The once radicalised counter-culture generation had, by the mid-1980s, lost their youth and with it, the change-the-world aspirations of a now mythological time all eroded through an ensuing decade of deflation and apathy, the void filled with insularity and affluence. Now in their 30s, this educated generation were filling positions in the media and entertainment industry and were also recognised as a lucrative demographic for advertisers. 1960s tunes were advertising jingles and musical acts of the era were selling out stadiums and reappearing in the charts. Having gone through the requisite ‘uncool’ period they were now nostalgia acts, allowing thirty-something baby boomers to relive the summer of love twenty years later. On television prime time ratings winners included The Wonder Years and Thirtysomething, which both looked wistfully back upon the 1960s. At cinemas, Hollywood reflected the national desire to finally reconcile and understand the Vietnam War and a spate of films on the subject crowded screens. Quite possibly it was Albert Brooks who initiated the trend of representing the 1960s as nostalgia in the comedy Lost in America (1985) as a middle-class couple look for a panacea for their personal dissatisfaction and think they have found it in emulating an Easy Rider style road trip in a Winnebago. Their notions of what they will find and the reality of life on the road is the clash that drives the narrative and underscores the distance between counter-culture truth and nostalgia. It was time to welcome Dennis Hopper back into the fold.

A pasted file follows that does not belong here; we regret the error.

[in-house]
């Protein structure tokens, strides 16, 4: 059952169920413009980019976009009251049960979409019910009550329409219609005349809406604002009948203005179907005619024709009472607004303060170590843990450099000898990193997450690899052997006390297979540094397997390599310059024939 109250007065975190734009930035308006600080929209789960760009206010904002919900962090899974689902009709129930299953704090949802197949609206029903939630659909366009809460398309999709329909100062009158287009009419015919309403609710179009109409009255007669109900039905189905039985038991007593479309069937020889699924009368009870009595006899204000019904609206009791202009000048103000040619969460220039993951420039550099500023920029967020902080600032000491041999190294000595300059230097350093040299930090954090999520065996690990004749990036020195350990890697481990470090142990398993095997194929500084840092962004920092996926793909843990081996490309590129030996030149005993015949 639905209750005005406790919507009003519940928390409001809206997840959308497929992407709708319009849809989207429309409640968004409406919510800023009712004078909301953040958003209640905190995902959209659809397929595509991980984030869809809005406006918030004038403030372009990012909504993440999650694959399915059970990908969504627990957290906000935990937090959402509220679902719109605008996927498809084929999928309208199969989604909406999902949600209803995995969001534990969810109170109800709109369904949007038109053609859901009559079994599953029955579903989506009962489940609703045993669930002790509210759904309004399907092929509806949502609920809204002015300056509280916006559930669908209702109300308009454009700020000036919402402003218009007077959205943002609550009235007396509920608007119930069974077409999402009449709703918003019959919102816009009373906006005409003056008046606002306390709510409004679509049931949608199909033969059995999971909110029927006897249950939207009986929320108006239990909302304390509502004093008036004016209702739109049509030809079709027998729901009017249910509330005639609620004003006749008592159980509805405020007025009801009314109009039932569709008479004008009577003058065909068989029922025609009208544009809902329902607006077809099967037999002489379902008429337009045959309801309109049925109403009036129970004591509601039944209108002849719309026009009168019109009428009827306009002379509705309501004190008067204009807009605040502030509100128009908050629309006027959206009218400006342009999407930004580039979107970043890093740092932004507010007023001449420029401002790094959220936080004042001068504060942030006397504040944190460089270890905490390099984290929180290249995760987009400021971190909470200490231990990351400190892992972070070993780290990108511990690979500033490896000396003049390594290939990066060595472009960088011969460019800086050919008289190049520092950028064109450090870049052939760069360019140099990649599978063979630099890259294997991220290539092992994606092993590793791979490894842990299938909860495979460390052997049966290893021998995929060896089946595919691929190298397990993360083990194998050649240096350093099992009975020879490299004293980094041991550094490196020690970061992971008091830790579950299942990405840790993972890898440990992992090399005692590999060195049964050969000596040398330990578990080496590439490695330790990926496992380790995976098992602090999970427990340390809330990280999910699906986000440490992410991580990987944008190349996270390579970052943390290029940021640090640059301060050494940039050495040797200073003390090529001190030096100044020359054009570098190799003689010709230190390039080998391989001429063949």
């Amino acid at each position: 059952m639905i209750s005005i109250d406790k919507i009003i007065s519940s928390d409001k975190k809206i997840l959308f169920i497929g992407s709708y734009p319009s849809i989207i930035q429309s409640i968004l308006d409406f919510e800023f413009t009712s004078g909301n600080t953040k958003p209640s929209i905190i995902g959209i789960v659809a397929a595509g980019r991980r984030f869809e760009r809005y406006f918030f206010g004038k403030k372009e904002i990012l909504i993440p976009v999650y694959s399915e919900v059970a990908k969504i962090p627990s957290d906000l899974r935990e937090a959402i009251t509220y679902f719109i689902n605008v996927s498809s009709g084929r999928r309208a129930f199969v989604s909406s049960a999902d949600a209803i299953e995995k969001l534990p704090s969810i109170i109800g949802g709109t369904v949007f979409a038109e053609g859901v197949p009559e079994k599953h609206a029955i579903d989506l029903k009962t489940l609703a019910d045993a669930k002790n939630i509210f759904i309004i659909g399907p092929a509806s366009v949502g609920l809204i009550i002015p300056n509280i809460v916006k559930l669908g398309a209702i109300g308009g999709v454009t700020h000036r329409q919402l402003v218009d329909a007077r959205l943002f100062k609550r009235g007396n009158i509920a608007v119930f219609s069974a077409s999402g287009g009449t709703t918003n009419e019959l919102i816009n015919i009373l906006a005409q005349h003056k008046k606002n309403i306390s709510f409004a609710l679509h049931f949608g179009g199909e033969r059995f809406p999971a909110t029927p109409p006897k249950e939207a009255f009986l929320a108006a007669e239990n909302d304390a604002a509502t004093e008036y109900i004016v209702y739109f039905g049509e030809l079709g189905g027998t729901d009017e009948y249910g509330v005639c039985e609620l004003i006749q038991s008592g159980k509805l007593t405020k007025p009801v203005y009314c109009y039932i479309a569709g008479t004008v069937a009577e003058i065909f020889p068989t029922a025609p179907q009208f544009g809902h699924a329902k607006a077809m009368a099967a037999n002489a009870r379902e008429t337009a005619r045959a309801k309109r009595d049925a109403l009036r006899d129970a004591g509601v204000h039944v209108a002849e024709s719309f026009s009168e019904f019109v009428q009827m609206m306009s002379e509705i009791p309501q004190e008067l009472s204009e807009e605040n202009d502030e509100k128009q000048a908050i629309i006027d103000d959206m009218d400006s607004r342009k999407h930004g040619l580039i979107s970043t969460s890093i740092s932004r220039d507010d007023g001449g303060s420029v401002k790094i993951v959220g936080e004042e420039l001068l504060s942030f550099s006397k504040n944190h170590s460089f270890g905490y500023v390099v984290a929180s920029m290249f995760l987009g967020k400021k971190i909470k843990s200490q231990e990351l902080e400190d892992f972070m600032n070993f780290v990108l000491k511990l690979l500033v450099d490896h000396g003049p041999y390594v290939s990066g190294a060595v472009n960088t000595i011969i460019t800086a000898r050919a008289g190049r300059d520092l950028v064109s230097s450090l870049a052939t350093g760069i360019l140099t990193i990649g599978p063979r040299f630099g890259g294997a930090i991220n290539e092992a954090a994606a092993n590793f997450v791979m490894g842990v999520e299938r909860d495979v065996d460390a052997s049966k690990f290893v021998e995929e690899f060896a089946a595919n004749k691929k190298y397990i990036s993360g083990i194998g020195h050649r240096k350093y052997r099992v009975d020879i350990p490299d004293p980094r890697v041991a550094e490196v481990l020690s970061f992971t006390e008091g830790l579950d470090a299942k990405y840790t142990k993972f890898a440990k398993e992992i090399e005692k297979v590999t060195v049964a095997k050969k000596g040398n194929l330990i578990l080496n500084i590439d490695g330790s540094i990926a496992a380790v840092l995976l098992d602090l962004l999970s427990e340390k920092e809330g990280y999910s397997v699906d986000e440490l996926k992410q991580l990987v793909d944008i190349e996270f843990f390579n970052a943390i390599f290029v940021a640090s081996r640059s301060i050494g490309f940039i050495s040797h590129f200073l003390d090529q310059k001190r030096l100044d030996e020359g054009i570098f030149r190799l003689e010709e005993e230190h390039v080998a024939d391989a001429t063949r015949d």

After a complete breakdown on the set of the women-in-prison variant Jungle Fever (1984, Theumer) in Mexico in 1983, Hopper underwent detoxification and rehabilitation and, having proven himself to be clean, sober and his erratic behaviour a thing of the past, he let it be known he was ready to resume gainful employment. But to become a settled and responsible member of the Hollywood community was not as simple as returning to work. In order to be accepted and embraced, Hopper had to prove his application to the cause through a process of initiation, whereby he could exorcise the demons of his personal and cinematic past on film. Three of these films were released in 1986. Hoosiers (David Anspaugh), a conventional and sentimental sports-redemption story in which Hopper took a supporting role as a near-derelict alcoholic who cleans himself up to be present at his son’s big game. A veritable press release in celluloid, Hollywood and the media, always enamoured with a comeback story, were even more taken with so public an admittance of personal and professional debasement. Granted a supporting actor Oscar nomination for his performance, perhaps not quite enough work had been done to win the statuette.